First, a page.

[T]he use of child pornography in time desensitizes the viewer to its pathology no
matter how aberrant or disturbing. It becomes acceptable and preferred.
S.Rep. 104-358 at 13.
The 2nd Circuit observed in 2006 that “[i]n hearings before Congress, the FBI noted ‘a strong
correlation between child pornography offenders and molesters of children’ and that ‘the correlation
between collection of child pornography and actual child abuse is too real and too grave to ignore.’”
United States v. Brand, 467 F.3d 179, 198 n.17 (2nd Cir. 2006). See also United States v. Byrd, 31 F.3d
1329, 1339 (5th Cir. 1994) (“[C]ommon sense would indicate that a person who is sexually interested
in children is likely to also be inclined, i.e., predisposed, to order and receive child pornography.”).
The testimony of witnesses before Congress has strong sociological support. For example, a
2005 joint-study funded by National Center for Missing & Exploited Children and the Department of
Justice, Office of Juvenile Justice and Delinquency Prevention, surveyed 2,574 state, county, and local
law-enforcement agencies concerning arrests made for the sexual victimization of a child between July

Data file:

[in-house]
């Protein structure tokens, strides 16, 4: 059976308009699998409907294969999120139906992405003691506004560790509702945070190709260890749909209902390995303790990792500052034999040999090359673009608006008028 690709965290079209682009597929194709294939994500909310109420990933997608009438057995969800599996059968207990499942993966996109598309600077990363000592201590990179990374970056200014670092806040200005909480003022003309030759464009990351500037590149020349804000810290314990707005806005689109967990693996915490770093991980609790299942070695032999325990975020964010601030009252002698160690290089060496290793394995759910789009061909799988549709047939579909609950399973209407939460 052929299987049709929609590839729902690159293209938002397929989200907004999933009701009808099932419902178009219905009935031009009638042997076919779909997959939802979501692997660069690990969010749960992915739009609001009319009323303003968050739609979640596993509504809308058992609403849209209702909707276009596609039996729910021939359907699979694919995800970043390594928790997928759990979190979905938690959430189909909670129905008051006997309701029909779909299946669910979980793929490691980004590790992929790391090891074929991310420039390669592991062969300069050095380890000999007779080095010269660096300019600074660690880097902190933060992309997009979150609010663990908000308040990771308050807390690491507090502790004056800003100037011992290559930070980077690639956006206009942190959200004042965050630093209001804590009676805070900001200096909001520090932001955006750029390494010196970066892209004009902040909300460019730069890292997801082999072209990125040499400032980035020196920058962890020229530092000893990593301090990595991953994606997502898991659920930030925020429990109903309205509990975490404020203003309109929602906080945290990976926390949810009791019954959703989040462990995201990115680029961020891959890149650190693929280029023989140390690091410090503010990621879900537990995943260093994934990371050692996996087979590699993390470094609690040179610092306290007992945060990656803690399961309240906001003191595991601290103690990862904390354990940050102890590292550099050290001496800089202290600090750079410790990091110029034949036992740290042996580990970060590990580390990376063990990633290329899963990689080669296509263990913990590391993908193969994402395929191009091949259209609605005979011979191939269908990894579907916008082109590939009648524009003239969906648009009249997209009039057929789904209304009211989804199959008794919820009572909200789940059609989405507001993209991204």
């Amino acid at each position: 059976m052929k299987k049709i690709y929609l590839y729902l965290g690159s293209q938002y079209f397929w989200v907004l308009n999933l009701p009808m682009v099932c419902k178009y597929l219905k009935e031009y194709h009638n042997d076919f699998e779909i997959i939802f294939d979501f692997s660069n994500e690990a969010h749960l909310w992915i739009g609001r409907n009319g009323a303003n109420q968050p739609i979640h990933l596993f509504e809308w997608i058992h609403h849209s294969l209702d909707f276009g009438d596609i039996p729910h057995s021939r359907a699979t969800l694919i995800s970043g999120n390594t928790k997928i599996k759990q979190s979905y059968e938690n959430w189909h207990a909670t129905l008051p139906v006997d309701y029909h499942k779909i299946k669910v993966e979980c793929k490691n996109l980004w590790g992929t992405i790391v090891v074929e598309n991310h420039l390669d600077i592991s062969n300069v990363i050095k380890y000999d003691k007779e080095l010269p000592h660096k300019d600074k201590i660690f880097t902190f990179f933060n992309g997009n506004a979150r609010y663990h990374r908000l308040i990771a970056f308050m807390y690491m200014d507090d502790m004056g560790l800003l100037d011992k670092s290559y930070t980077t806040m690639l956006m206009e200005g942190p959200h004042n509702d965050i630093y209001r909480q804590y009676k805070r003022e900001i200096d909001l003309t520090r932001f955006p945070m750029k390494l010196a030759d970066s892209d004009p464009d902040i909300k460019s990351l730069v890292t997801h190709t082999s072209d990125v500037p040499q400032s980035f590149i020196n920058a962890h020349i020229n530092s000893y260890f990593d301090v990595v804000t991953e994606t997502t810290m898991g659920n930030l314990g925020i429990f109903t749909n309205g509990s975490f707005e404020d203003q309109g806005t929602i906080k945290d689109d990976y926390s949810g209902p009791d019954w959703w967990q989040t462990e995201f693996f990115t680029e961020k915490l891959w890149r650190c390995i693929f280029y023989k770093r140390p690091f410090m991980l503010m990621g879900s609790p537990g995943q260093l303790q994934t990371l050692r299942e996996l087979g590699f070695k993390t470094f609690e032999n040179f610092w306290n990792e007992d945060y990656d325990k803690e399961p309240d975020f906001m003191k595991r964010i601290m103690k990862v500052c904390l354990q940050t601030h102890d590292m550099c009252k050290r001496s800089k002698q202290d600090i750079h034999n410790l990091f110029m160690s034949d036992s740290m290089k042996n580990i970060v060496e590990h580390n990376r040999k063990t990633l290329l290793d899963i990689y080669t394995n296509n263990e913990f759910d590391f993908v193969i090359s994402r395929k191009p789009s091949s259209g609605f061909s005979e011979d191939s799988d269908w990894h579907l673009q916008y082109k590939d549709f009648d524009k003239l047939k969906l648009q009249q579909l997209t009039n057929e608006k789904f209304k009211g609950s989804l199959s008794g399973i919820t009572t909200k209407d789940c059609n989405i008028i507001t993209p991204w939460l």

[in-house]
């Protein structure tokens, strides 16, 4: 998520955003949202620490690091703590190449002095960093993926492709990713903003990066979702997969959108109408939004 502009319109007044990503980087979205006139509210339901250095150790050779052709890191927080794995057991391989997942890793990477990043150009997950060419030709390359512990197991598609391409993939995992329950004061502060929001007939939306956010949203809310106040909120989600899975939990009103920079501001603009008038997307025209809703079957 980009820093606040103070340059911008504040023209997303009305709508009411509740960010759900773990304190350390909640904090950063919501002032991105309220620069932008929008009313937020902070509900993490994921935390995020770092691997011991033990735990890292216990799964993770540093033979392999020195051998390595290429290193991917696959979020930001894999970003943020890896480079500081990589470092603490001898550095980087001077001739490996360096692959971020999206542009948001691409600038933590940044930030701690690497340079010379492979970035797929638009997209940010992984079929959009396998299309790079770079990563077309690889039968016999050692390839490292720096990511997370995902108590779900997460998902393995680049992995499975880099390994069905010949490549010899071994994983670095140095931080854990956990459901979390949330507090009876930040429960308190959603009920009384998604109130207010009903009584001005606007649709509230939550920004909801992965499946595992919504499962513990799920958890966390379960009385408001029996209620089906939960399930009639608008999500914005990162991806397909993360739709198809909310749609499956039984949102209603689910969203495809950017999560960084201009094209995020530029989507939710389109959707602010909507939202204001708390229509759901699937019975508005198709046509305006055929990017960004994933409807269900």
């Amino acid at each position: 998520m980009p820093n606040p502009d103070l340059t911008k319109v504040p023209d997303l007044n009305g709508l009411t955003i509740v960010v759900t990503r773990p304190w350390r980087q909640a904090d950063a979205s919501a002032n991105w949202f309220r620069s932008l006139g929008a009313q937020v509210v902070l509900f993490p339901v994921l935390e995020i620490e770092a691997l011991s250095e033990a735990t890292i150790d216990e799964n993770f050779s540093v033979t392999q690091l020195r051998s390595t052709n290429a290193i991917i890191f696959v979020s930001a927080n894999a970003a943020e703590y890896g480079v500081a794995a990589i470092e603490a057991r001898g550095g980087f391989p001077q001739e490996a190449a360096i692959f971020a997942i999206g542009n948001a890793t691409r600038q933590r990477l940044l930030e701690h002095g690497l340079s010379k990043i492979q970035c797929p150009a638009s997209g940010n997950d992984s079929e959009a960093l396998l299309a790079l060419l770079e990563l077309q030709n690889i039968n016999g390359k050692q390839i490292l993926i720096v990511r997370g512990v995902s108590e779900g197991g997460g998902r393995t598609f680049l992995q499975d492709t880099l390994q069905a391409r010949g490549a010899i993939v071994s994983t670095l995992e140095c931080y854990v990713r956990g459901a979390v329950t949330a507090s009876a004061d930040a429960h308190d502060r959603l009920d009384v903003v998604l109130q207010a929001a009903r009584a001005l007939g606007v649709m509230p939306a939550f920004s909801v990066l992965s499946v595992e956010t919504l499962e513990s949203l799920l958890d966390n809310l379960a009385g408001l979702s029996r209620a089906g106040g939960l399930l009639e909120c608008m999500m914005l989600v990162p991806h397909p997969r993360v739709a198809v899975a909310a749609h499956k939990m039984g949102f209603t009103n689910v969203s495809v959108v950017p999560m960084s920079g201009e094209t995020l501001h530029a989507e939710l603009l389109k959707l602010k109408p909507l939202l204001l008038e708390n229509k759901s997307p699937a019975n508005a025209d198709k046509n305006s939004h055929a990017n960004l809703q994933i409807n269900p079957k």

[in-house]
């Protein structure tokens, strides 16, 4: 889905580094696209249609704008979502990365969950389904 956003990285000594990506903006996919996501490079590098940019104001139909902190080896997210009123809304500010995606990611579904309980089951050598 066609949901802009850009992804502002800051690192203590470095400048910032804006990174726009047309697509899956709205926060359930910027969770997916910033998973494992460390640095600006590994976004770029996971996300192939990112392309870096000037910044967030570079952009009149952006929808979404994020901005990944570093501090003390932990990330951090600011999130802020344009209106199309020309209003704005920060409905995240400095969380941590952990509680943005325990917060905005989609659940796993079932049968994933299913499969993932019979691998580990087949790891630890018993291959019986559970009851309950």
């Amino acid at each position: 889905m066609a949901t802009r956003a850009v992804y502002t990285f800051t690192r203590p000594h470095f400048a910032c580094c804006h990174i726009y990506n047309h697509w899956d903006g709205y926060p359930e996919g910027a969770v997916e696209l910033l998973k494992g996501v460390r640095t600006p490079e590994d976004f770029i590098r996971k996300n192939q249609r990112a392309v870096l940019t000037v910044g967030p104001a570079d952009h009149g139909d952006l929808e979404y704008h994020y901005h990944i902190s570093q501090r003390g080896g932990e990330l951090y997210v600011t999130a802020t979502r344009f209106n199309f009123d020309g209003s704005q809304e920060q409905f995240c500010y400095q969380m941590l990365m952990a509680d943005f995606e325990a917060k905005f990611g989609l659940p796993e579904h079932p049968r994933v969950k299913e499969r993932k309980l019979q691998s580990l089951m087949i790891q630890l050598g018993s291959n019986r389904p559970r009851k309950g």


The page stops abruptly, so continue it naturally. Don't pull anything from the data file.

1, 2000, and June 30, 2001. The study found that in 55% of the arrests, the defendant was a “dual

3

As noted in United States v. Falso, 544 F.3d 110 (2nd Cir. 2008).

Dr. Kline is an Emeritus Professor in Psychology at the University of Utah, a research scientist
with George Washington University Office, and operates a private clinical practice is in Salt Lake City,
Utah. http://en.wikipedia.org/wiki/Victor_Cline, website last visited on January 29, 2012.
4

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offender” meaning that the defendant both possessed child pornography and had sexually victimized
or attempted to sexually victimize a child. See Wolak, J., Finkelhor, D., & Mitchell, K.J., ChildPornography Possessors Arrested in Internet Related Crimes: Findings From the National Juvenile
Online Victimization Study (2005).5
Additionally, in “The Butner Study Redux: A Report of the Incidence of Hands-on Child
Victimization by Child Pornography Offenders”6 BOP psychiatrists set out to determine whether a
group of 155 inmates who had been convicted of possessing, receiving, or distributing child
pornography, but who had no known history of “hands-on” sexual abuse, were “merely” collectors of
child pornography or, alternatively, whether this group actually had committed “hands-on” sexual abuse.
The results were staggering. The study concluded that the collectors of child pornography were “more
likely than not to have sexually abused a child via a hands-on act,” finding that found that 85% of